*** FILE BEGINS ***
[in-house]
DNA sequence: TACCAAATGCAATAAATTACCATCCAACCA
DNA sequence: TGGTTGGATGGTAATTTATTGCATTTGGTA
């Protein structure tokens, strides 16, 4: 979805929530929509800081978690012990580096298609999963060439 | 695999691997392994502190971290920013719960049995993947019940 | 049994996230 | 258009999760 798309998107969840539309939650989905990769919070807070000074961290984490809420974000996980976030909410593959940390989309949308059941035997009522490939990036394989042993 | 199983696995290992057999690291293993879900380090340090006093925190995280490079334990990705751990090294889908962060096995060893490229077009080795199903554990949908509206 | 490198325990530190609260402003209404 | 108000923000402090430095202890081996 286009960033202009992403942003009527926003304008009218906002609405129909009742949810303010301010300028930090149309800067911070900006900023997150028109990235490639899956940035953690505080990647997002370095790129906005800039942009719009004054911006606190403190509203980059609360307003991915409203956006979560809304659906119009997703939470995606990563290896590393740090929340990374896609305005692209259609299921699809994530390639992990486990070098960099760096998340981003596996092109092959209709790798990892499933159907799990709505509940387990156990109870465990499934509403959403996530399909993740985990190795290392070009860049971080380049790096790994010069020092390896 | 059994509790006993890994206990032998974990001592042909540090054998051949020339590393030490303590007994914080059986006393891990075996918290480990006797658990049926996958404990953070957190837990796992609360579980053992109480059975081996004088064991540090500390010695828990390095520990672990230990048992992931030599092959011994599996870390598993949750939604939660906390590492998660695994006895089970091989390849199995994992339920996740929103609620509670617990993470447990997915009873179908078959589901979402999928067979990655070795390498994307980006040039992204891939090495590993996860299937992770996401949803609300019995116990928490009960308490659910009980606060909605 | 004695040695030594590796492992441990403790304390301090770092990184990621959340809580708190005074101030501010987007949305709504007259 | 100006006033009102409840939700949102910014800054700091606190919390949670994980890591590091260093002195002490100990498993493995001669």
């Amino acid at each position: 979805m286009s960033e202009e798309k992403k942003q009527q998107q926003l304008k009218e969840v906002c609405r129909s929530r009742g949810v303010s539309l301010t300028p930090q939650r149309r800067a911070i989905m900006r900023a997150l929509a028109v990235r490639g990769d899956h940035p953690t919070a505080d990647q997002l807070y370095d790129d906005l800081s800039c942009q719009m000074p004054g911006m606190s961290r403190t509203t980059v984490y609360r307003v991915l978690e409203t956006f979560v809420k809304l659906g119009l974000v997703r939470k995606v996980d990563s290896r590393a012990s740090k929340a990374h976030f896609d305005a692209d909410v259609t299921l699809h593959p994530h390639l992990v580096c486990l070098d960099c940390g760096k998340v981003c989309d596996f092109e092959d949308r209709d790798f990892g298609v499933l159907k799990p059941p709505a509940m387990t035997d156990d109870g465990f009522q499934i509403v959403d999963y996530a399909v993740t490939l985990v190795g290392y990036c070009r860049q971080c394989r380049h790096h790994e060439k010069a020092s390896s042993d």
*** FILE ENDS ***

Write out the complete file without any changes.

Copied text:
[in-house]
DNA sequence: TACCAAATGCAATAAATTACCATCCAACCA
DNA sequence: TGGTTGGATGGTAATTTATTGCATTTGGTA
């Protein structure tokens, strides 16, 4: 979805929530929509800081978690012990580096298609999963060439 | 695999691997392994502190971290920013719960049995993947019940 | 049994996230 | 258009999760 798309998107969840539309939650989905990769919070807070000074961290984490809420974000996980976030909410593959940390989309949308059941035997009522490939990036394989042993 | 199983696995290992057999690291293993879900380090340090006093925190995280490079334990990705751990090294889908962060096995060893490229077009080795199903554990949908509206 | 490198325990530190609260402003209404 | 108000923000402090430095202890081996 286009960033202009992403942003009527926003304008009218906002609405129909009742949810303010301010300028930090149309800067911070900006900023997150028109990235490639899956940035953690505080990647997002370095790129906005800039942009719009004054911006606190403190509203980059609360307003991915409203956006979560809304659906119009997703939470995606990563290896590393740090929340990374896609305005692209259609299921699809994530390639992990486990070098960099760096998340981003596996092109092959209709790798990892499933159907799990709505509940387990156990109870465990499934509403959403996530399909993740985990190795290392070009860049971080380049790096790994010069020092390896 | 059994509790006993890994206990032998974990001592042909540090054998051949020339590393030490303590007994914080059986006393891990075996918290480990006797658990049926996958404990953070957190837990796992609360579980053992109480059975081996004088064991540090500390010695828990390095520990672990230990048992992931030599092959011994599996870390598993949750939604939660906390590492998660695994006895089970091989390849199995994992339920996740929103609620509670617990993470447990997915009873179908078959589901979402999928067979990655070795390498994307980006040039992204891939090495590993996860299937992770996401949803609300019995116990928490009960308490659910009980606060909605 | 004695040695030594590796492992441990403790304390301090770092990184990621959340809580708190005074101030501010987007949305709504007259 | 100006006033009102409840939700949102910014800054700091606190919390949670994980890591590091260093002195002490100990498993493995001669």
């Amino acid at each position: 979805m286009s960033e202009e798309k992403k942003q009527q998107q926003l304008k009218e969840v906002c609405r129909s929530r009742g949810v303010s539309l301010t300028p930090q939650r149309r800067a911070i989905m900006r900023a997150l929509a028109v990235r490639g990769d899956h940035p953690t919070a505080d990647q997002l807070y370095d790129d906005l800081s800039c942009q719009m000074p004054g911006m606190s961290r403190t509203t980059v984490y609360r307003v991915l978690e409203t956006f979560v809420k809304l659906g119009l974000v997703r939470k995606v996980d990563s290896r590393a012990s740090k929340a990374h976030f896609d305005a692209d909410v259609t299921l699809h593959p994530h390639l992990v580096c486990l070098d960099c940390g760096k998340v981003c989309d596996f092109e092959d949308r209709d790798f990892g298609v499933l159907k799990p059941p709505a509940m387990t035997d156990d109870g465990f009522q499934i509403v959403d999963y996530a399909v993740t490939l985990v190795g290392y990036c070009r860049q971080c394989r380049h790096h790994e060439k010069a020092s390896s042993d």